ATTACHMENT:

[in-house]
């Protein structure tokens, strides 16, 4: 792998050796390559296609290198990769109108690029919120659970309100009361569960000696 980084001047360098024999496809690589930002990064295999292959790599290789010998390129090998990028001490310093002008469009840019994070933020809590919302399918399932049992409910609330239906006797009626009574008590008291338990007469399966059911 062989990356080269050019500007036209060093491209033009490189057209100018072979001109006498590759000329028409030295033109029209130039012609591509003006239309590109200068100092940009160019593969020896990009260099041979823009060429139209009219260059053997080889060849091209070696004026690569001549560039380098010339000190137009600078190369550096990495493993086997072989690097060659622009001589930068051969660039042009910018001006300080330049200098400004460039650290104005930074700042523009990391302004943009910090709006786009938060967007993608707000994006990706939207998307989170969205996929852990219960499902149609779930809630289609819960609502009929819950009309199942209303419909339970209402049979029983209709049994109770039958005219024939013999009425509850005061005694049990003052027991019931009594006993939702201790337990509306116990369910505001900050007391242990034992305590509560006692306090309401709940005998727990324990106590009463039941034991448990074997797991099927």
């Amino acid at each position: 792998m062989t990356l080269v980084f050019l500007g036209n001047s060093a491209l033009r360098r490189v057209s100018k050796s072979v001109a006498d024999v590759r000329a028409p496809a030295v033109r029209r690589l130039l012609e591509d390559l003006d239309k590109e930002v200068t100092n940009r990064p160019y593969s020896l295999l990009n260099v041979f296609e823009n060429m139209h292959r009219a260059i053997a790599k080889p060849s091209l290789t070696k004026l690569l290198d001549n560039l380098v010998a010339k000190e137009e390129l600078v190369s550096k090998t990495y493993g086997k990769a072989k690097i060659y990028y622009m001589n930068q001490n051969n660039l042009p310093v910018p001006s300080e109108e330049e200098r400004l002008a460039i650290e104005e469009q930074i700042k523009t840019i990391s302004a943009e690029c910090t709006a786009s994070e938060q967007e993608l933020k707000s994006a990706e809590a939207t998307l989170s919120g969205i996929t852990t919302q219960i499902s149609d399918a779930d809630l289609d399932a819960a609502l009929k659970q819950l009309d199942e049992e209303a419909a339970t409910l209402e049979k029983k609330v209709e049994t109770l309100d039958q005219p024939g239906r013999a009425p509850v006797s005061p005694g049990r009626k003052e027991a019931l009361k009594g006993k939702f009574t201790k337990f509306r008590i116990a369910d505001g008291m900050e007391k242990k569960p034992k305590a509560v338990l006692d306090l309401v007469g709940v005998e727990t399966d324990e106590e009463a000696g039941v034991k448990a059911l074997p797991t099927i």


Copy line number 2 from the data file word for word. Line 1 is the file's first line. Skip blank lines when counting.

């Protein structure tokens, strides 16, 4: 792998050796390559296609290198990769109108690029919120659970309100009361569960000696 980084001047360098024999496809690589930002990064295999292959790599290789010998390129090998990028001490310093002008469009840019994070933020809590919302399918399932049992409910609330239906006797009626009574008590008291338990007469399966059911 062989990356080269050019500007036209060093491209033009490189057209100018072979001109006498590759000329028409030295033109029209130039012609591509003006239309590109200068100092940009160019593969020896990009260099041979823009060429139209009219260059053997080889060849091209070696004026690569001549560039380098010339000190137009600078190369550096990495493993086997072989690097060659622009001589930068051969660039042009910018001006300080330049200098400004460039650290104005930074700042523009990391302004943009910090709006786009938060967007993608707000994006990706939207998307989170969205996929852990219960499902149609779930809630289609819960609502009929819950009309199942209303419909339970209402049979029983209709049994109770039958005219024939013999009425509850005061005694049990003052027991019931009594006993939702201790337990509306116990369910505001900050007391242990034992305590509560006692306090309401709940005998727990324990106590009463039941034991448990074997797991099927």